June 27, 2016
The success of a crowd-funding campaign rarely dictates the longevity of a startup. While thousands of people gift capital before a business has even launched, it can be difficult to capitalize on the momentum. Fortunately, many companies are able to turn these generous donations into real-life products. And one of these crowd-funding success stories is going to change the world with roads that can harness the power of solar energy.
That’s right, Solar Roadways has transformed their Earth-shattering $2.2 million Indiegogo campaign into an actual deal with the Missouri Department of Transportation to set up solar roads on a small stretch of Route 66. The Idaho-based startup will install these hexagonal-paneled roads near a rest stop with the ultimate goal of powering the buildings and lights nearby to test the practicality and money-making potential of the technology.
“Solar roadways can hopefully create new revenue streams,” said Tom Blair, assistant district engineer for MoDOT and head of the ‘Road to Tomorrow‘ long-range planning effort, to the Missouri News Tribune.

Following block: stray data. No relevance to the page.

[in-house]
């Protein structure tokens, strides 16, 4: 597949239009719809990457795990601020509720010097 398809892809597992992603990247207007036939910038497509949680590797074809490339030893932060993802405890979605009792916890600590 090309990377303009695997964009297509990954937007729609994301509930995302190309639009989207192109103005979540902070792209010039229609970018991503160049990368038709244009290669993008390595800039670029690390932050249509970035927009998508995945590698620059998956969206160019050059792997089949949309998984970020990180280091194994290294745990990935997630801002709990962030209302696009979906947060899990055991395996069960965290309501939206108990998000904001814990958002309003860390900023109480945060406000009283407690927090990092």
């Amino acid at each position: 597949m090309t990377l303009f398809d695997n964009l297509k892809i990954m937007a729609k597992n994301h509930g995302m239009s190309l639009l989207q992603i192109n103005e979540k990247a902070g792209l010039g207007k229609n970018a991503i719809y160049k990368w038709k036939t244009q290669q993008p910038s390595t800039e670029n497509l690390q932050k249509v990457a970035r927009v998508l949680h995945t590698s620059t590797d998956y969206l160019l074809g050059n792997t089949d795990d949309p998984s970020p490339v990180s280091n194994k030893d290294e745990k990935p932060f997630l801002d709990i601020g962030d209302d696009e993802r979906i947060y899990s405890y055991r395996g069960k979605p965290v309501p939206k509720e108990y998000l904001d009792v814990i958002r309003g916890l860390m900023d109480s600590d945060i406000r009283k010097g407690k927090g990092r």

This deal between Solar Roadways and the Missouri Department of Transportation has not been easy to establish. After five years, the husband and wife founders of the solar energy-focused company were able to solidify a deal with the US Department of Transportation that secured $750,000 to build a prototype in their parking lot in Boise while further researching the potential for a wider release.
So, this probably won’t happen for another few decades, right? Wrong! Apparently, the Idaho-based startup and the Missouri Department of Transportation is dedicated to making this technological jump as soon as possible, insisting that they will be installed and working by the end of the year.
“Technology already has changed how we think about different things in our lives,” Blair told the Tribune. “And it is going to disrupt everything that every one of us transportation leaders have experienced to date in our life.”
As a country that is constantly debating the existence of climate change and is down-trending on the Environmental Performance Index, it is refreshing to see the US taking the environment seriously. Even taking a risk on something that seems as silly as glass roads shows that they are making an actual effort to temper our dependance on fossil fuels. While the tests will yield a wide range of results, opinions, and nay-sayers, this writer is excited about the prospect of a country that addresses its crumbling infrastructure and energy needs in one technology-fueled innovation.
Photo: Solar Roadway
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